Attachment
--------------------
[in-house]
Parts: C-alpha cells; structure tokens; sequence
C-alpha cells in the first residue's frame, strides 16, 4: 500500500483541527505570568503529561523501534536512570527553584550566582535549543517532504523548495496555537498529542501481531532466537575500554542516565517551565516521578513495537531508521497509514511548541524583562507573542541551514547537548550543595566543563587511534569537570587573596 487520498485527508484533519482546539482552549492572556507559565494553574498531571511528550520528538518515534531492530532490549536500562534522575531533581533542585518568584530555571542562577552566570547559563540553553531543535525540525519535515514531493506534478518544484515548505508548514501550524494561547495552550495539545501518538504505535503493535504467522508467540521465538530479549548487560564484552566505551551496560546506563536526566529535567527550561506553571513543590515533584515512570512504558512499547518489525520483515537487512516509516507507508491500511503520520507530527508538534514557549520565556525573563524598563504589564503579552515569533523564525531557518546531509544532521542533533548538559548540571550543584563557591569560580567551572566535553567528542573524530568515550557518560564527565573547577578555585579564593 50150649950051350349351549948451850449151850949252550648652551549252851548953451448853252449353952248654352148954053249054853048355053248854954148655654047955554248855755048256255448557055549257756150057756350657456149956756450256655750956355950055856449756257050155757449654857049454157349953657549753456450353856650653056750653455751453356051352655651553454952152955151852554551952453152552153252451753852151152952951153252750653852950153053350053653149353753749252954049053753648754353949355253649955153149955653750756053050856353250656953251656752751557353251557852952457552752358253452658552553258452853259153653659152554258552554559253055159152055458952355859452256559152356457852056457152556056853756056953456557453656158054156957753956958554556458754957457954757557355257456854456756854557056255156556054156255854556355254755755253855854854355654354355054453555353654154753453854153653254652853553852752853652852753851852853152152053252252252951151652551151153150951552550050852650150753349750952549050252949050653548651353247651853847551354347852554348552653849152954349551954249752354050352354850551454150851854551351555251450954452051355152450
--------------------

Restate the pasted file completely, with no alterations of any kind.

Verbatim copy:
[in-house]
Parts: C-alpha cells; structure tokens; sequence
C-alpha cells in the first residue's frame, strides 16, 4: 500500500483541527505570568503529561523501534536512570527553584550566582535549543517532504523548495496555537498529542501481531532466537575500554542516565517551565516521578513495537531508521497509514511548541524583562507573542541551514547537548550543595566543563587511534569537570587573596 487520498485527508484533519482546539482552549492572556507559565494553574498531571511528550520528538518515534531492530532490549536500562534522575531533581533542585518568584530555571542562577552566570547559563540553553531543535525540525519535515514531493506534478518544484515548505508548514501550524494561547495552550495539545501518538504505535503493535504467522508467540521465538530479549548487560564484552566505551551496560546506563536526566529535567527550561506553571513543590515533584515512570512504558512499547518489525520483515537487512516509516507507508491500511503520520507530527508538534514557549520565556525573563524598563504589564503579552515569533523564525531557518546531509544532521542533533548538559548540571550543584563557591569560580567551572566535553567528542573524530568515550557518560564527565573547577578555585579564593 50150649950051350349351549948451850449151850949252550648652551549252851548953451448853252449353952248654352148954053249054853048355053248854954148655654047955554248855755048256255448557055549257756150057756350657456149956756450256655750956355950055856449756257050155757449654857049454157349953657549753456450353856650653056750653455751453356051352655651553454952152955151852554551952453152552153252451753852151152952951153252750653852950153053350053653149353753749252954049053753648754353949355253649955153149955653750756053050856353250656953251656752751557353251557852952457552752358253452658552553258452853259153653659152554258552554559253055159152055458952355859452256559152356457852056457152556056853756056953456557453656158054156957753956958554556458754957457954757557355257456854456756854557056255156556054156255854556355254755755253855854854355654354355054453555353654154753453854153653254652853553852752853652852753851852853152152053252252252951151652551151153150951552550050852650150753349750952549050252949050653548651353247651853847551354347852554348552653849152954349551954249752354050352354850551454150851854551351555251450954452051355152450